Hi, I'd like to help you with your question.
It sounds like this relationship is a little suspicious. It is very odd that he controls your relationship to the point of not allowing you to meet his family, withholding his verbal expression of his feelings, and seems to also control the communication level you have with each other.
You stated that there is no one else involved in this man's life. But all of the indicators are there. It is very typical that a man who is cheating does not allow his girlfriend to meet his family. It also would explain his tight control on how much he sees you. But if you are sure there is no one else, then this sounds like an issue of personal control for him.
Even if the control problem is caused by his childhood and family issues, he is letting it affect your relationship. He should take responsibility for how this affecting you and the relationship and he is not. He is allowing this to interfere in how you feel and how you both interact. It's causing problems now and will continue to cause problems unless he addresses it.
Solving this problem depends on how you want to proceed. You have several options.
One, you can accept how he is. This will be the hardest route for you. You will have to be ok with his control of the relationship. He will call the shots and you will need to accept it. But for some people, this works.
Two, you can talk with him about it. Tell him you find the control problem hurts you and that you want to work it out. Use "I" statements. Do not accuse or blame. As long as you keep your voice and tone neutral and caring, he should be ok with listening to you. He may not agree, but he should stay calm about it. Suggest you both talk about what works for the relationship and come to an agreement about changing the situation to give you more say so in how you both interact.
Three, you can suggest he talk with a therapist about his inability to express himself. Again, explain how you feel in a non threatening manner and tell him you want your relationship to work, but you need more expression of emotions once in a while. Let him know you want the relationship to grow but this problem is interfering.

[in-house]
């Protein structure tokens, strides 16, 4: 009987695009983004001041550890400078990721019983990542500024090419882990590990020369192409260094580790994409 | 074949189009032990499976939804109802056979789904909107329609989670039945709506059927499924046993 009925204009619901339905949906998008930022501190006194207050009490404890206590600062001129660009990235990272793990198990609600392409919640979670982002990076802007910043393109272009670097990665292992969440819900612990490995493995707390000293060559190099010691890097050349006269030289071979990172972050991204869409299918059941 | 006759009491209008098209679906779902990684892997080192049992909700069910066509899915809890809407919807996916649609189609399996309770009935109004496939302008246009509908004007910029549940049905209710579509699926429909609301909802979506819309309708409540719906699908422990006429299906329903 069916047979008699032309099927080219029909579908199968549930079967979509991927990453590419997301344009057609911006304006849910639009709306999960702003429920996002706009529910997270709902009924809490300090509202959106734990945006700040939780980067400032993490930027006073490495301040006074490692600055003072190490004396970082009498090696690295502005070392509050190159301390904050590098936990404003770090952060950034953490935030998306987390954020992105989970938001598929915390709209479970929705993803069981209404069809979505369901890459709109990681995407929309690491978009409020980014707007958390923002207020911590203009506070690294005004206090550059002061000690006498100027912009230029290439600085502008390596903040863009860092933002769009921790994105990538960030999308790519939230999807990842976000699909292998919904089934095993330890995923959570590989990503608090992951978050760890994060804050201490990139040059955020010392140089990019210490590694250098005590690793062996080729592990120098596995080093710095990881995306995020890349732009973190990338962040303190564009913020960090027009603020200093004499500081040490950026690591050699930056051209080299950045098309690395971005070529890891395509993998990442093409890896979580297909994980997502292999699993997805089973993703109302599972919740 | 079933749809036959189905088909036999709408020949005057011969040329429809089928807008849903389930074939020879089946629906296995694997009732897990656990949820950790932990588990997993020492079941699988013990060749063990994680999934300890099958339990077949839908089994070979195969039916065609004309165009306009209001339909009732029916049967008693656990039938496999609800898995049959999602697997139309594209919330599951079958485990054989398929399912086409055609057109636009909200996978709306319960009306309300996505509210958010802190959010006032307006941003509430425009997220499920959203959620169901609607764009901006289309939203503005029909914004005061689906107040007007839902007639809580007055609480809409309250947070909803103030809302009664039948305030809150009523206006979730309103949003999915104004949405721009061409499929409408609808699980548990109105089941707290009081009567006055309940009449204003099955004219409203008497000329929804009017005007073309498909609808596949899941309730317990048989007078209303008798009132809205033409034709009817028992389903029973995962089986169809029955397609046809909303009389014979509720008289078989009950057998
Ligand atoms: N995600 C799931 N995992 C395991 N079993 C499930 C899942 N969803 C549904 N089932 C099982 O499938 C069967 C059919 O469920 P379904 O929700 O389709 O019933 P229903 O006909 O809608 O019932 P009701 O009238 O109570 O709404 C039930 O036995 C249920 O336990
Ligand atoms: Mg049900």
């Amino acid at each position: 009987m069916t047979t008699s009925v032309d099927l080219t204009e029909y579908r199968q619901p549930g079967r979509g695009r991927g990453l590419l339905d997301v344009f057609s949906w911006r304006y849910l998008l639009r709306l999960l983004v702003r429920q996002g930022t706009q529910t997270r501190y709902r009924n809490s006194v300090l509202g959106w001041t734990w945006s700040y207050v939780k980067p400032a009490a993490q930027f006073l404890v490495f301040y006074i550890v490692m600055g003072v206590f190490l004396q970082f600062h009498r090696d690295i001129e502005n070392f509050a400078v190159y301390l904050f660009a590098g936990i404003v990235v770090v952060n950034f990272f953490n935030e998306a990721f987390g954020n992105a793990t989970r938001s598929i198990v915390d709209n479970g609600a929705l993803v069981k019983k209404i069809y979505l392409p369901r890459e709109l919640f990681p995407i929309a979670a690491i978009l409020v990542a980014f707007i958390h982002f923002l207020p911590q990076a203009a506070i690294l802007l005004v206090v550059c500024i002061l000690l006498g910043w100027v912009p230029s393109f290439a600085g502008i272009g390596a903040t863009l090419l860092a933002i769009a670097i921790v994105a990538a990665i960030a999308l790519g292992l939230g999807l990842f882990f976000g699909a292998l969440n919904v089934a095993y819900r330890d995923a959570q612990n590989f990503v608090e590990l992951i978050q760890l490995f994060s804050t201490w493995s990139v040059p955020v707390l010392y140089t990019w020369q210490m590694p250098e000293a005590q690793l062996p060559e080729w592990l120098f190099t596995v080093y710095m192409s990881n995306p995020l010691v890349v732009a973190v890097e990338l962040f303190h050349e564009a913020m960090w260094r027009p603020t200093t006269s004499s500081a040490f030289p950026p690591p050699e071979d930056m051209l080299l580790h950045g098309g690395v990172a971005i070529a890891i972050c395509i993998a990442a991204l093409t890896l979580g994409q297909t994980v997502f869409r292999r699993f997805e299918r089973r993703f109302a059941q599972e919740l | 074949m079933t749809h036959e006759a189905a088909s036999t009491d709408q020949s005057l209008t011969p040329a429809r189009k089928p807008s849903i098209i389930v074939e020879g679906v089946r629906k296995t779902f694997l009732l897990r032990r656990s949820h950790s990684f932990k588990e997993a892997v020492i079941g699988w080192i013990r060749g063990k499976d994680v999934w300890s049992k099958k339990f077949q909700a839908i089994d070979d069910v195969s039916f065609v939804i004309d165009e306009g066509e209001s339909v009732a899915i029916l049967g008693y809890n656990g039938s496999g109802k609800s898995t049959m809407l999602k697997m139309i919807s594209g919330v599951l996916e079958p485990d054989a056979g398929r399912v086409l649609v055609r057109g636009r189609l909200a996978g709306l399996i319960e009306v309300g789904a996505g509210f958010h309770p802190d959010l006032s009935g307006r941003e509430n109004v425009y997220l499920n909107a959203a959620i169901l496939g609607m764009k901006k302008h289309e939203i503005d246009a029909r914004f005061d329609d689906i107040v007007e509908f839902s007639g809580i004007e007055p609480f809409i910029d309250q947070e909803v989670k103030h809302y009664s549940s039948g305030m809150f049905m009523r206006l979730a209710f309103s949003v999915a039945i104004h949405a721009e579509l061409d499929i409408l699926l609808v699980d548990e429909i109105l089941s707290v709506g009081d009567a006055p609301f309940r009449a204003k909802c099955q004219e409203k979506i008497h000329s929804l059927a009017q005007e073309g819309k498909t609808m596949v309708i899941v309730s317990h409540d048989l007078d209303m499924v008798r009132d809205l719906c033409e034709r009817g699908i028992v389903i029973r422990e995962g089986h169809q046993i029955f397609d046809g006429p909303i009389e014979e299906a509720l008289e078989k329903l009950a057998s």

Four, you can end the relationship. This would be a hard choice, but it is an option.
Either way, keep in mind that if this issue bothers you now, it is not going to get better with time unless he sees there is a problem and willingly addresses it. Be supportive but firm with him about fixing this issue. You deserve a good relationship just like he does.
I hope this helps you,Kate
The "hurt" is from a bad marriage. He is divorced 8 years, but they are still arguing over the property settlement. There was an attempt to reconcile about 2 years ago, which did not work. He has a 17 year old daughter and that keeps the turmoil fresh as he deals with child support and other issues with her.
As far as a therapist goes, he told me they went to marriage counseling and parenting classes while he was married but she wouldn't do what the therapist said.
What do you mean about using I statements? How should I approach the conversation?
I understand he may be hurt about his previous relationship, but he needs to work on separating that relationship from the one he has from you. If he lets them overlap, you will be dealing with his former marriage issues right in the middle of your relationship.
Maybe he could see a therapist on his own to address this problem. Therapy with his ex wife was about their relationship. It was not about the issues he is having now.
When I suggested you use I statements, I meant whenever you say how you feel, do not say "you do this, and you do that". Instead, present your feelings like, "I feel hurt when you do this, or I feel excluded when you do that". That way, you own the feelings you are discussing and he doesn't feel responsible and therefore defensive about how you feel.